Arnow’s chapter six on Bullying, Cyberbullying, and Sexting is a must read for every parent and guardian. I would even go so far as to say it’s a must read for every pre-teen.

Every chapter of Jan Arnow’s book is filled to capacity with what parents and teachers need to know today about their children and how violence is impacting their lives. In fact, Arnow is working hard to develop a teacher’s and community guide that can be used in conjunction with her book.

And if that’s not enough, to help you each chapter has eight different types of “aids” clearly marked to help you make the best use of what you are reading. These are:
n  For Your Information (Annotated book and resource reviews relate to the chapter topic.)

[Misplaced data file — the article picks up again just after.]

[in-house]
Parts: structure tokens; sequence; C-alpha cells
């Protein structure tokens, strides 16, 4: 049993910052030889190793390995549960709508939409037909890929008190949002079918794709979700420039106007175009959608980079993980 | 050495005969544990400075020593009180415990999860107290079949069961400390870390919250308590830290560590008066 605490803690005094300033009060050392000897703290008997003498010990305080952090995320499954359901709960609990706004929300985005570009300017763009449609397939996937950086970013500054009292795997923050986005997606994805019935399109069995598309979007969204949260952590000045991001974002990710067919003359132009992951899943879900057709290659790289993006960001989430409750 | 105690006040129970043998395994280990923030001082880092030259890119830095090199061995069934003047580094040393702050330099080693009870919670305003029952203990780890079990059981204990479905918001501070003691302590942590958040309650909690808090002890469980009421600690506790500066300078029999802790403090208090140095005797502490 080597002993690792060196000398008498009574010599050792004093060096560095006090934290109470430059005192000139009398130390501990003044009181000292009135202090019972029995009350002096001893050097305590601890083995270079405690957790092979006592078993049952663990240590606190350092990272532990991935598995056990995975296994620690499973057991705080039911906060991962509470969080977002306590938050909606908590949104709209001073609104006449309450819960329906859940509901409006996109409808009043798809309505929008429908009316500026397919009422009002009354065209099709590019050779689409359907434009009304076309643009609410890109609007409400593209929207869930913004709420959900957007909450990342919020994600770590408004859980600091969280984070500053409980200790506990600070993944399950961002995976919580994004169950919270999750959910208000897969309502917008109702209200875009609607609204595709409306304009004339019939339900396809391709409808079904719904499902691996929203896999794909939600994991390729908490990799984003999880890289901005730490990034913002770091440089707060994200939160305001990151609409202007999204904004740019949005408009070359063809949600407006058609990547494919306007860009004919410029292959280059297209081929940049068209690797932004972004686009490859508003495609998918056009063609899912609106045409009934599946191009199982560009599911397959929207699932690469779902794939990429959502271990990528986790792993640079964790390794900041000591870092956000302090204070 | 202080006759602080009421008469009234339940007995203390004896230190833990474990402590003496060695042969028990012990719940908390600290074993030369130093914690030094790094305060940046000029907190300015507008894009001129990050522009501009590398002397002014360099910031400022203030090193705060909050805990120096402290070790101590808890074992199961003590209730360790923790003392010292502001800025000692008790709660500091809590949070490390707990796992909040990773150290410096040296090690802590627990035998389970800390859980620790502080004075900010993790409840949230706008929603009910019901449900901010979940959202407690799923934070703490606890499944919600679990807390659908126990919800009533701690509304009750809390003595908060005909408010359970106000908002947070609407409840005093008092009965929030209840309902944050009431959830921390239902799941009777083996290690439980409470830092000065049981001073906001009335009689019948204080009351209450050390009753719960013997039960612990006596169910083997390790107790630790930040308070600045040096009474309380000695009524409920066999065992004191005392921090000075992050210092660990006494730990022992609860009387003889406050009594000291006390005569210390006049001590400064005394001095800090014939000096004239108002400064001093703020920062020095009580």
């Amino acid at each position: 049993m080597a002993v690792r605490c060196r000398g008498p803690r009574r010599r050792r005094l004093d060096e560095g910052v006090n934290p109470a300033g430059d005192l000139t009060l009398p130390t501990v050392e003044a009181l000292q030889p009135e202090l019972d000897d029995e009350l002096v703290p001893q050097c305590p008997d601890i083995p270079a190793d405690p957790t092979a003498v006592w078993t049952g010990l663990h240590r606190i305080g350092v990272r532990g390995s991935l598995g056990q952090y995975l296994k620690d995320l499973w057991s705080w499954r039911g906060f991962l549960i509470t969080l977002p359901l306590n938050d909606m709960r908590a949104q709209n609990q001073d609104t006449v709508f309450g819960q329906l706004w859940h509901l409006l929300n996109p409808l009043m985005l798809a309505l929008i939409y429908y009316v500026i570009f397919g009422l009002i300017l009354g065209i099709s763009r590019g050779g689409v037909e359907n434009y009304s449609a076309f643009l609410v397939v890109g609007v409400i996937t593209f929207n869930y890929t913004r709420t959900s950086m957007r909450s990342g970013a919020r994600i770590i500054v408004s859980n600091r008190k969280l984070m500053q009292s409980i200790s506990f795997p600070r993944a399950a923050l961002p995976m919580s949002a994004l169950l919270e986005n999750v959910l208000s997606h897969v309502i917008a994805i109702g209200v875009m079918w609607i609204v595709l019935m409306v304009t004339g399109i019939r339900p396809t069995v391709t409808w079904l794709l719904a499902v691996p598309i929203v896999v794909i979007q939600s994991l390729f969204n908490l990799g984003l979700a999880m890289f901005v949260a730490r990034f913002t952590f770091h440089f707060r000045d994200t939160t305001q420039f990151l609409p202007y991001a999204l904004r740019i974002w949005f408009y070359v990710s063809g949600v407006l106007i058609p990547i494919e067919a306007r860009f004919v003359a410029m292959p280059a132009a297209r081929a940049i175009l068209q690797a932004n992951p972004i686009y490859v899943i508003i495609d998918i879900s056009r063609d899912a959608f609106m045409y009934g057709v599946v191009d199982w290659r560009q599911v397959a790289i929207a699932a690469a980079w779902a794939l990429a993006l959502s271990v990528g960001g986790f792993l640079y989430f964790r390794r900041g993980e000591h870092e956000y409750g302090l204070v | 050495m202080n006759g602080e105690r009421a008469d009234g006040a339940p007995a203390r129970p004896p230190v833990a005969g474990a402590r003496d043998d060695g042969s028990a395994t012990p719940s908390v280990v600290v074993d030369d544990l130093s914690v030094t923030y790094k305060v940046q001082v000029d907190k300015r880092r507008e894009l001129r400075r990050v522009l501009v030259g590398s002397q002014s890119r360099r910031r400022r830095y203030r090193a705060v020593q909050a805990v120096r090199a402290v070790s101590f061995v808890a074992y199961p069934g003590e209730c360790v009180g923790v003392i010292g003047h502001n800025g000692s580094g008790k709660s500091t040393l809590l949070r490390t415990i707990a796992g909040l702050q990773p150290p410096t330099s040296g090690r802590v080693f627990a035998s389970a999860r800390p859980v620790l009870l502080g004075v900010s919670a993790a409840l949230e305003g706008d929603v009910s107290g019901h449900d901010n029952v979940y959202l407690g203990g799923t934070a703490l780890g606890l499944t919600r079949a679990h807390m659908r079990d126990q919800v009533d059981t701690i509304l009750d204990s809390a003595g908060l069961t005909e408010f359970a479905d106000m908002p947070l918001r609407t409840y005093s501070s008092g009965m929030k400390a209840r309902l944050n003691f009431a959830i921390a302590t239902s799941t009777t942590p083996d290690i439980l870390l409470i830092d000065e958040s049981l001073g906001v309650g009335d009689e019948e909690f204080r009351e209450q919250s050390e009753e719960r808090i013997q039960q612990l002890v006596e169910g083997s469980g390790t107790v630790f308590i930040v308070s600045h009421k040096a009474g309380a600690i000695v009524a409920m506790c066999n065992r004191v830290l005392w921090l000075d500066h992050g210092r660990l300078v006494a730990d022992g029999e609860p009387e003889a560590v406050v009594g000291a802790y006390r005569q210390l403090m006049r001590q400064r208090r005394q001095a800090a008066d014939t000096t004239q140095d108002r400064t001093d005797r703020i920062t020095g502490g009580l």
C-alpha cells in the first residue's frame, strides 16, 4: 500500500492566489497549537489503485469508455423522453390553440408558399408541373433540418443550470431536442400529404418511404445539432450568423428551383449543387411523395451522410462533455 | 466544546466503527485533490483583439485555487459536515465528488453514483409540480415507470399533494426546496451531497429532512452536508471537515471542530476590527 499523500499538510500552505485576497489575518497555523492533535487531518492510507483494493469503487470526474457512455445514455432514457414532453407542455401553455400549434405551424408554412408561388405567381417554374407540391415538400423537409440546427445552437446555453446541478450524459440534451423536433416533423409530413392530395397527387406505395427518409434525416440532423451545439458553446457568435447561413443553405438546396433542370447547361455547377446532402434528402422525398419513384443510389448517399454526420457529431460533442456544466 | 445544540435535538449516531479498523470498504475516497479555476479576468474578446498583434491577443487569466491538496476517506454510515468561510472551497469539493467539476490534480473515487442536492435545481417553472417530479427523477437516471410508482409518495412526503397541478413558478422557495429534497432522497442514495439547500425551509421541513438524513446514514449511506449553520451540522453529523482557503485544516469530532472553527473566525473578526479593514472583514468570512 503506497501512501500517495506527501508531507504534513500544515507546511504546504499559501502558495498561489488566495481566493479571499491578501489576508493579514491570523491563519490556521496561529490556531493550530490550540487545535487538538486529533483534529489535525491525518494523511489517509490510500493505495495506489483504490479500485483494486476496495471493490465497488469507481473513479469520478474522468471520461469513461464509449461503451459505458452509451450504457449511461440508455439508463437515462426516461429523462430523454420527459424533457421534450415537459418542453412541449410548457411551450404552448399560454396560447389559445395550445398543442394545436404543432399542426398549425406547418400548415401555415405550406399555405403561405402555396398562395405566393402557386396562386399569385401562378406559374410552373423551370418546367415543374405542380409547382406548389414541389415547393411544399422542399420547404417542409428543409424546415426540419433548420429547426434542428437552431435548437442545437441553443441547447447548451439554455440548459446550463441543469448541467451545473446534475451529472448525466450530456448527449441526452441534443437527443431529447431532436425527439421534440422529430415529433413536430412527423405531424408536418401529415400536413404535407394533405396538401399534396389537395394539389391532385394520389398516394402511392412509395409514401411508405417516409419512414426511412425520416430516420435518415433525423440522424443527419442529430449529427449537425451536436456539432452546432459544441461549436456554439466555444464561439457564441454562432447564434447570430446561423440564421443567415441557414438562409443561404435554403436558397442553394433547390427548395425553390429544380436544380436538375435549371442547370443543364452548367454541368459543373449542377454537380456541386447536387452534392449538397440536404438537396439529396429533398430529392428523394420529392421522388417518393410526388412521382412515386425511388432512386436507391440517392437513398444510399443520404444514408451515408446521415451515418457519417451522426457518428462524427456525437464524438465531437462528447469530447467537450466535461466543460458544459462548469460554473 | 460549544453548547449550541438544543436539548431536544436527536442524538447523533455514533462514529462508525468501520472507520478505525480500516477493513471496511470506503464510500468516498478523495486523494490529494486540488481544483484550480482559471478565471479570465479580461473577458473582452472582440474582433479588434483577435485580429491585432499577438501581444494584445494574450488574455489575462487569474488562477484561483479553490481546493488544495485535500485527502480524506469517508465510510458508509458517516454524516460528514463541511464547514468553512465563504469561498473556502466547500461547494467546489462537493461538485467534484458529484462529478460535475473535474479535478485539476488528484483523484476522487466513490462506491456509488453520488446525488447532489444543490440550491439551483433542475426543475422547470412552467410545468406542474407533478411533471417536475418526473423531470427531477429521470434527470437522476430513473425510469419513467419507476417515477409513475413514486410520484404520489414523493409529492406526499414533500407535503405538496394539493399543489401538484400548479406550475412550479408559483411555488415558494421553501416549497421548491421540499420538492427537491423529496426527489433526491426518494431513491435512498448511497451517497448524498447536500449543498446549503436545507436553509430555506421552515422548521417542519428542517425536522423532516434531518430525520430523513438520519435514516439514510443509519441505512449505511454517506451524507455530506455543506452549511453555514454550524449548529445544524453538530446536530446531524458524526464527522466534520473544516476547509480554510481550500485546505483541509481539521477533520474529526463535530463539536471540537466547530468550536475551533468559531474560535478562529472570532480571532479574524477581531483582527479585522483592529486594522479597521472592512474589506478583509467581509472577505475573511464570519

n  How Do You Rate? (Topic-specific checklists.)
n  Programs that Work (Examples of proven practices, how-to’s, and so on.)
n  Expressing Your Concerns (Where to send letters and faxes.)
n  Straight Talk (Quotations from parents, teachers, children, and experts.)
n  What Does it Mean? (Definitions of key words in each chapter.)
n  Did You Know? (Lists of easily grasped, pertinent facts.)
n  What You Can Do (Lists of action steps to take, by topic.)

There are two quotes at the beginning of the book that well-represent Arnow’s thinking in writing the book and what she hoped to accomplish.  The first makes a statement; the second explains her purpose:
n  Quote 1: “An eye for an eye only ends up making the whole world blind.” – Mahatma Gandhi as quoted in The Life of Mahatma Gandhi by Louis Fischer (1950).
n  Quote 2: “I refuse to accept the view that mankind is so tragically bound to the starless midnight of racism and war that the bright daybreak of peace and brotherhood can never become a reality . . . I believe that unarmed truth and unconditional love will have the final word.” – Martin Luther King, Jr. in his Nobel Peace Prize acceptance speech, December 10, 1964.